If a juvenile’s adjudication finds them delinquent, the juvenile court will hold a disposition hearing to determine a sentence. For a delinquency, the court can mandate sex offender treatment, probation, home confinement, or can incarcerate the minor.
While many adjudications lead to treatment programs and probation, cases involving severe sexual abuse or sexual assault can lead to the minor’s incarceration.
In California, if a minor is incarcerated by the California Department of Corrections and Rehabilitation (CDCR) for a sex offense that requires registration, then they will have to register as a sex offender after they are released.
Sex offenses requiring registration are listed in California Penal Code 290.008. They include offenses like:
Sex offenses not listed in this statute do not require registration.
The registration requirement for juveniles is shorter than for adults, though. It lasts:
Once these minimums have been met, a petition can be filed to end the registration requirement. This would take them off of the sex offender registry for their juvenile sex offense.
In California, minors over the age of 14 can be tried as an adult for certain offenses. These offenses include numerous crimes involving sexual conduct.
Minors who are charged as an adult and who get convicted will face the same penalties that an adult would normally face, except for the death penalty. For many sexual offenses, those penalties can include the requirement that the minor register as an adult sex offender.
The registration requirement can last for:
Failing to register as a sexual offender is a crime. It can violate both state and federal law.
The federal law is the Adam Walsh Child Protection and Safety Act. This Act included the Sex Offender Registration and Notification Act, also known as SORNA. SORNA is enforced by the Department of Justice, the main federal law enforcement agency.
SORNA created a database and a federal registration system for sex offenders across the United States. This database was designed to improve public safety through community notification by informing residents and local law enforcement about sex offenders in the area.
While it was made in the public interest, SORNA has been controversial. It has forced state sexual offender laws to conform to federal requirements. Those requirements are often inflexible. They have forced some states to include some sex offender registrants who may still be in high school and who have low recidivism rates.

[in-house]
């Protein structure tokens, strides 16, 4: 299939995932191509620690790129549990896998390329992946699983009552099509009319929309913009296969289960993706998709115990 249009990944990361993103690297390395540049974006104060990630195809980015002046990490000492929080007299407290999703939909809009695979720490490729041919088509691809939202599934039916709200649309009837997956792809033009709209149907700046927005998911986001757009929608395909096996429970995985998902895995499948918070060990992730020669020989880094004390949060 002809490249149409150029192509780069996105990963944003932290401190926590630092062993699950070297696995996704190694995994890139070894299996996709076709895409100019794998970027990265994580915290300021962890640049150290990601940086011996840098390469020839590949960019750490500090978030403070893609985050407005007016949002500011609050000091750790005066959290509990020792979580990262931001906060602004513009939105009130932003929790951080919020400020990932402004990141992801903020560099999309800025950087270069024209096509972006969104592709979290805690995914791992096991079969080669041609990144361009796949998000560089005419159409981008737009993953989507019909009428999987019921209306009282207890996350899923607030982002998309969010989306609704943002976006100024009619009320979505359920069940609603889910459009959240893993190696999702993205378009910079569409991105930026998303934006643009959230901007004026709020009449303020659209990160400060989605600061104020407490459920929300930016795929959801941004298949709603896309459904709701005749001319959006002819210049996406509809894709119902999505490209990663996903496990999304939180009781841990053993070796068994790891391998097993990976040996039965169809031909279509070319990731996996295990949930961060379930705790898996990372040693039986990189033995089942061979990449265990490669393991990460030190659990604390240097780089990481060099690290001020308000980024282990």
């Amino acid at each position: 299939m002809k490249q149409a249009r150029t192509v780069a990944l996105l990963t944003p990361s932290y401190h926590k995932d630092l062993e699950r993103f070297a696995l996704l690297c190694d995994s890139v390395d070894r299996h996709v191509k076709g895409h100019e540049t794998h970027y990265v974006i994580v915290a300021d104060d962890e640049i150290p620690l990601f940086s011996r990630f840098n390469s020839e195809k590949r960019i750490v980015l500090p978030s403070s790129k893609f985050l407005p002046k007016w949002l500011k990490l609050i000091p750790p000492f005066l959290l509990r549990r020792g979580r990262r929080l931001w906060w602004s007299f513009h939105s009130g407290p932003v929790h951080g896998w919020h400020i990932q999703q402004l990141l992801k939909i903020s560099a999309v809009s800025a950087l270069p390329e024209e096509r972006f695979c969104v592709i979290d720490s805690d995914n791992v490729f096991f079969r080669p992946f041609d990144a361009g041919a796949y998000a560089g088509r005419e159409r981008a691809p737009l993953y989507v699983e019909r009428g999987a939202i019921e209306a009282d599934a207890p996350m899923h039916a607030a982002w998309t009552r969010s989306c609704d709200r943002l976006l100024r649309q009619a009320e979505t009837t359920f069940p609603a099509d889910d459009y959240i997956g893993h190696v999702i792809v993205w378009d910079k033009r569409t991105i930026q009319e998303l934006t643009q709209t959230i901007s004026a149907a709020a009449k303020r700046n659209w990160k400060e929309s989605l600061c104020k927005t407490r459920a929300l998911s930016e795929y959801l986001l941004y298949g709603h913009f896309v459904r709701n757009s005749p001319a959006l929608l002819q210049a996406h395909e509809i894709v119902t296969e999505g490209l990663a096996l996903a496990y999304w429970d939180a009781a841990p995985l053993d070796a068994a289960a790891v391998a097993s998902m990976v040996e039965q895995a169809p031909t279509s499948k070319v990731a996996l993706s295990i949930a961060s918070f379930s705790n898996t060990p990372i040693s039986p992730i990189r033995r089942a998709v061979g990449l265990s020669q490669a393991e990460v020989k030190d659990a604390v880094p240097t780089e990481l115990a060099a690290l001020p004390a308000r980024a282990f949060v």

New York Correction Law 168-a.
 Michigan Compiled Laws 28.722(b) and 28.723.
 Florida Statute 943.0435 and 794.05.
 California Penal Code 290 PC.
 See In re T.M., 2016 Ohio 162 (Ohio Ct. App. 2016) (judge considered letter from victim’s parents, testimony from a mental health therapist, and behavioral record during sex offender treatment program, as well as the fact that there were multiple young victims and the minor’s position of authority over them).
 California Penal Code 290.008 PC (“Any person who… is discharged or paroled from the Department of Corrections and Rehabilitation to the custody of which he or she was committed after having been adjudicated a ward of the juvenile court… because of the commission or attempted commission of any offense described in subdivision (c) shall register in accordance with the Act”)
 California Penal Code 290.008(c) PC.
 California Penal Code 290.008(d) PC.
 California Welfare and Institutions Code 707(b) WIC.
A former Los Angeles prosecutor, attorney Neil Shouse graduated with honors from UC Berkeley and Harvard Law School (and completed additional graduate studies at MIT). He has been featured on CNN, Good Morning America, Dr Phil, Court TV, The Today Show and Court TV. Mr Shouse has been recognized by the National Trial Lawyers as one of the Top 100 Criminal and Top 100 Civil Attorneys.